Investigating Changes in Racial Attitudes During the Black Lives Matter Movement

By Jordan Axt

The Black Lives Matter (BLM) movement aims to intervene on anti-Black racism in the United States. Since July 2013, BLM protests occurred in nearly every major Given the widespread attention given to BLM on television and social media, how might the BLM movement have impacted individuals' explicit and implicit racial attitudes? Jeremy Sawyer and Anup Gampa investigated this question in a paper recently published at the journal Personality and Social Psychology Bulletin.

Using data from the Black-White IAT at Project Implicit (available to download here), Sawyer and Gampa found that both implicit racial attitudes (measured with an IAT) and explicit racial attitudes (measured with self-report) changed more during the BLM movement (July 2013-2016) than before the BLM movement (2009-June 2013). Specifically, White participants' implicit and explicit racial attitudes became slightly less pro-White during BLM, and Black participants explicit (but not implicit) racial attitudes became slightly less pro-White during BLM.

While these results are very interesting, the analyses have limitations. First, the effects were very small (for example, implicit preferences were only about 0.2% weaker during BLM than before BLM), and the real-world consequences of such small effects are unclear. In addition, the authors had to rely on a 'cross-sectional' analysis, meaning they compared changes in racial attitudes among visitors to the Project Implicit over time. This means that results may be overly influenced by changes in who visits the website. For example, younger people tend to have weaker racial preferences than older people, and if visitors to Project Implicit became gradually younger over time, it would look like there were changes in attitudes even though such changes were entirely due to characteristics of the sample and not actual attitude change. To that end, it is even possible that media analysis of the BLM movement mentioned Project Implicit and drove people to the website, which would further bias the sample if people interested in reading about BLM were more likely to have smaller implicit and explicit racial preferences.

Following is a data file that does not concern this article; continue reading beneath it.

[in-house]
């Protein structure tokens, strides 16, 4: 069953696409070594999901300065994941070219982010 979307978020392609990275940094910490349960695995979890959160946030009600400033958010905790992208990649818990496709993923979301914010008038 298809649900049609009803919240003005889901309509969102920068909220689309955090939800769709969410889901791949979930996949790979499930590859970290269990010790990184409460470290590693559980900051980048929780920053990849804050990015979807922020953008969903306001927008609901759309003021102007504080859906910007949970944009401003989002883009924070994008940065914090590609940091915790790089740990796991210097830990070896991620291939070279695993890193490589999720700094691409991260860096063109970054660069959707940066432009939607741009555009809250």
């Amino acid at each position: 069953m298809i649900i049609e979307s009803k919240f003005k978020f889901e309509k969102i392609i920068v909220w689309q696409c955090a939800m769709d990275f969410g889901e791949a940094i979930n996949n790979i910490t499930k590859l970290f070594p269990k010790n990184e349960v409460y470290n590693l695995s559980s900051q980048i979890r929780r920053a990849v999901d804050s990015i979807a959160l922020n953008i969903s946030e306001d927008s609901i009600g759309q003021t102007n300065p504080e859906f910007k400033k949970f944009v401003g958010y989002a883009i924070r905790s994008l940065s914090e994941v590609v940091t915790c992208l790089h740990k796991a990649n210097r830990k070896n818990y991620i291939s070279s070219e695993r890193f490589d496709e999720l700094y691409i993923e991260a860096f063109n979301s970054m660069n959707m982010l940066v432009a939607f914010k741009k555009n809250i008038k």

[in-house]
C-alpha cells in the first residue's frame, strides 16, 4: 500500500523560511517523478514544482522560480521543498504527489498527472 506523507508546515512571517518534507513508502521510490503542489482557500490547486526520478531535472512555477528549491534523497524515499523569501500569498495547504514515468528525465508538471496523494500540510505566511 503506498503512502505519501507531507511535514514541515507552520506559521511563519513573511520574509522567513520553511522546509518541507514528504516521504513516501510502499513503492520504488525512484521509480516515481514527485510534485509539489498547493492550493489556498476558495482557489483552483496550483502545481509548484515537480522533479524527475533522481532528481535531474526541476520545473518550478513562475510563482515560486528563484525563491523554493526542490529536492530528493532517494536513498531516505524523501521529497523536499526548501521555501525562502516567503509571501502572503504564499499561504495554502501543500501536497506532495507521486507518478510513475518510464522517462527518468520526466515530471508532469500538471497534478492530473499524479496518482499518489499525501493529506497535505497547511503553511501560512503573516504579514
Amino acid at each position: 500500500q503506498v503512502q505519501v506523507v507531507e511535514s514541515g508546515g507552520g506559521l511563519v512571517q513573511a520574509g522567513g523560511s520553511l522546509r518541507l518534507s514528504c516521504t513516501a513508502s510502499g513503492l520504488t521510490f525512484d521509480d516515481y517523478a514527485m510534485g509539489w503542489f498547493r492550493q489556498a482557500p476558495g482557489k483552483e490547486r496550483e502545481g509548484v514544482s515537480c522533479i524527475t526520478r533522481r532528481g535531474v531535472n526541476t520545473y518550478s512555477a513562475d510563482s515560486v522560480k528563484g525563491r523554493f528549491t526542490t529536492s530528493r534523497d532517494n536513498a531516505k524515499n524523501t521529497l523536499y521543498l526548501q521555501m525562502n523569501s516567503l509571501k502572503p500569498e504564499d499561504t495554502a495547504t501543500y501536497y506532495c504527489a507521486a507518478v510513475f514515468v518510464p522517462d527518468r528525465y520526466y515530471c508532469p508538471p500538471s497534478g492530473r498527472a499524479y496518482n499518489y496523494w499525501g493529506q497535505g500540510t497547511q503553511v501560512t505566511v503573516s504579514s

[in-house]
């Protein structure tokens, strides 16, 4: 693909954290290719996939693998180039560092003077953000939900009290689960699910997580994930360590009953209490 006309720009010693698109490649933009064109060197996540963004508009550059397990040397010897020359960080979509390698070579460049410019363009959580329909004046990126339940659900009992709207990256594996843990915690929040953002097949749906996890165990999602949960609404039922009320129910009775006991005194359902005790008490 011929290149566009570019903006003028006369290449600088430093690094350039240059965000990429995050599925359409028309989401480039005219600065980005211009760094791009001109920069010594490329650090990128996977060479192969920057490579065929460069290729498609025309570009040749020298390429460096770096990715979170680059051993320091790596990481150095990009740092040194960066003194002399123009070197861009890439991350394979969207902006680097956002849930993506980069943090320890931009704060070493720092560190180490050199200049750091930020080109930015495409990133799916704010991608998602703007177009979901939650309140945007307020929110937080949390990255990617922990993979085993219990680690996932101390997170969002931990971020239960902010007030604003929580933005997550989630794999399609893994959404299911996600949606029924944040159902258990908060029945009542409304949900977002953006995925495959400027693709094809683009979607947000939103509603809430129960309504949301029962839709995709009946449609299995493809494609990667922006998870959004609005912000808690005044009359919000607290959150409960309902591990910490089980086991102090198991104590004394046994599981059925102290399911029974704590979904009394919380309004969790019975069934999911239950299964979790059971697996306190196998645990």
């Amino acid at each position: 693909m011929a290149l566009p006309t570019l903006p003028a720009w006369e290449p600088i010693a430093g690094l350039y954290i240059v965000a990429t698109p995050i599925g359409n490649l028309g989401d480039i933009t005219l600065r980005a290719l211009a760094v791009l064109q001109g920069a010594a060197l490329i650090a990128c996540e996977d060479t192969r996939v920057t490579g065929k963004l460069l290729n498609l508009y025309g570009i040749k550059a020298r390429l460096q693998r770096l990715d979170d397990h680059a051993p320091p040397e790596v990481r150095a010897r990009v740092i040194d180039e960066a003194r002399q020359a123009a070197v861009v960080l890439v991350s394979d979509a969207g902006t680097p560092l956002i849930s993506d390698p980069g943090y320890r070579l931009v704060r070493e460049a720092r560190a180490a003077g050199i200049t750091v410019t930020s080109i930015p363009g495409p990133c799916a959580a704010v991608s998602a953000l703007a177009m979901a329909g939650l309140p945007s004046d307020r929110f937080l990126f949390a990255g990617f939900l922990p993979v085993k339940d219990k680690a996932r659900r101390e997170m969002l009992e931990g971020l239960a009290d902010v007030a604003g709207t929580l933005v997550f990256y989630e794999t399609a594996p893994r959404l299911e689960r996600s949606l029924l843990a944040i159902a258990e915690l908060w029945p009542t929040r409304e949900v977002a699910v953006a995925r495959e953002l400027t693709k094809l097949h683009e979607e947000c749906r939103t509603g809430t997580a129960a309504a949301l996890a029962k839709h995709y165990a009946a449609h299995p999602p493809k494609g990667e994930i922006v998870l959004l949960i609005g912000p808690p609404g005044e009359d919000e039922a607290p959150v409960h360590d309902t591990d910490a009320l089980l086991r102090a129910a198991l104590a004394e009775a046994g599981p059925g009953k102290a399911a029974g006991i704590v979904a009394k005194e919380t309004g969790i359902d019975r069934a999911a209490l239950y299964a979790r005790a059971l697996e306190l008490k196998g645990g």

Regardless, one compelling aspect of this work is that it contradicts past research using similar approaches to study changes in racial attitudes following prominent race-related events. Specifically, past work found that neither implicit or explicit racial attitudes substantively changed during Obama's election or presidency. The authors cannot provide a full explanation for why the BLM movement shifted racial attitudes but Obama's campaign and presidency did not, but they offer some possibilities. For one, the BLM movement was directly concerned with the treatment of all Black people, whereas Obama's presidency may have been interpreted by many as concerning only a single person.

Finally, this study shows similar results as other analyses of Project Implicit data that also found (small) changes in attitudes over time for different topics. For example, a recent paper found that implicit preferences for straight over gay people reduced significantly between 2006 and 2013. Future investigations may likewise show changes in attitudes over time; one intriguing possibility comes from a new study added to the Project Implicit website measuring implicit and explicit attitudes about transgender people. The BLM analysis is the latest example of how researchers are beginning to understand what topics or events are most likely to show changes in attitudes over time.